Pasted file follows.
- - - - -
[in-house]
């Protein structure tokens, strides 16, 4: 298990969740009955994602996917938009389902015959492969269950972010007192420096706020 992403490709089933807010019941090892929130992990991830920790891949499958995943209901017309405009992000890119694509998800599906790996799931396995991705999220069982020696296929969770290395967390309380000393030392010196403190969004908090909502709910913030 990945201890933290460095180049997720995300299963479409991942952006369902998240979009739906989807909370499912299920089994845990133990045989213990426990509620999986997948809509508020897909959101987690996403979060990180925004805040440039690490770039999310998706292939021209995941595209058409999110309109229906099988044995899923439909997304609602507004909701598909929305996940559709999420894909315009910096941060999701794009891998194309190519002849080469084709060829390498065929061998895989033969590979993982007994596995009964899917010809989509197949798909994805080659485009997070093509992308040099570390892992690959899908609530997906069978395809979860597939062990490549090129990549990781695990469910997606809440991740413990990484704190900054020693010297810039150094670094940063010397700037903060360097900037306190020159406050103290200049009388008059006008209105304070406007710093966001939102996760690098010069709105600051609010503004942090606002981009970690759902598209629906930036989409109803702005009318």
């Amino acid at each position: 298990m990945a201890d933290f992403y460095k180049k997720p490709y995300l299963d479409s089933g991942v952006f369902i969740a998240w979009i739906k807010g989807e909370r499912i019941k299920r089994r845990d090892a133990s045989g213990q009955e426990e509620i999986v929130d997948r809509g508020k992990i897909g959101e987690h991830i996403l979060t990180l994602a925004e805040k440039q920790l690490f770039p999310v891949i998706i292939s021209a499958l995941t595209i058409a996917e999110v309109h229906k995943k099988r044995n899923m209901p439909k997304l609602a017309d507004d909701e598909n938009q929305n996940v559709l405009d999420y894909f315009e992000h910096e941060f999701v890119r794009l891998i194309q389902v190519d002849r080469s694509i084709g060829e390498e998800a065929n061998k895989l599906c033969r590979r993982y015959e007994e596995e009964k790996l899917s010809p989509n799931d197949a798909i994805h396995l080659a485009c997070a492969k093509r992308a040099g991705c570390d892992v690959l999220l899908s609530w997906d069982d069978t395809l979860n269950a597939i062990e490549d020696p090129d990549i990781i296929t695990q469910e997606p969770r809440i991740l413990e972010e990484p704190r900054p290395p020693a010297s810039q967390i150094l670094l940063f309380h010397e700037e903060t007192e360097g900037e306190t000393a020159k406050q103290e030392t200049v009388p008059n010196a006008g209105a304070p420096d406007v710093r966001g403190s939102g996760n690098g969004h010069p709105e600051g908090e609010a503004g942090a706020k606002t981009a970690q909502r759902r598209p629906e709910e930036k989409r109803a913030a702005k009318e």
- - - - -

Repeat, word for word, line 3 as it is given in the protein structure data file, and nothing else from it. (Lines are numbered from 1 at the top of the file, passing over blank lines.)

């Amino acid at each position: 298990m990945a201890d933290f992403y460095k180049k997720p490709y995300l299963d479409s089933g991942v952006f369902i969740a998240w979009i739906k807010g989807e909370r499912i019941k299920r089994r845990d090892a133990s045989g213990q009955e426990e509620i999986v929130d997948r809509g508020k992990i897909g959101e987690h991830i996403l979060t990180l994602a925004e805040k440039q920790l690490f770039p999310v891949i998706i292939s021209a499958l995941t595209i058409a996917e999110v309109h229906k995943k099988r044995n899923m209901p439909k997304l609602a017309d507004d909701e598909n938009q929305n996940v559709l405009d999420y894909f315009e992000h910096e941060f999701v890119r794009l891998i194309q389902v190519d002849r080469s694509i084709g060829e390498e998800a065929n061998k895989l599906c033969r590979r993982y015959e007994e596995e009964k790996l899917s010809p989509n799931d197949a798909i994805h396995l080659a485009c997070a492969k093509r992308a040099g991705c570390d892992v690959l999220l899908s609530w997906d069982d069978t395809l979860n269950a597939i062990e490549d020696p090129d990549i990781i296929t695990q469910e997606p969770r809440i991740l413990e972010e990484p704190r900054p290395p020693a010297s810039q967390i150094l670094l940063f309380h010397e700037e903060t007192e360097g900037e306190t000393a020159k406050q103290e030392t200049v009388p008059n010196a006008g209105a304070p420096d406007v710093r966001g403190s939102g996760n690098g969004h010069p709105e600051g908090e609010a503004g942090a706020k606002t981009a970690q909502r759902r598209p629906e709910e930036k989409r109803a913030a702005k009318e």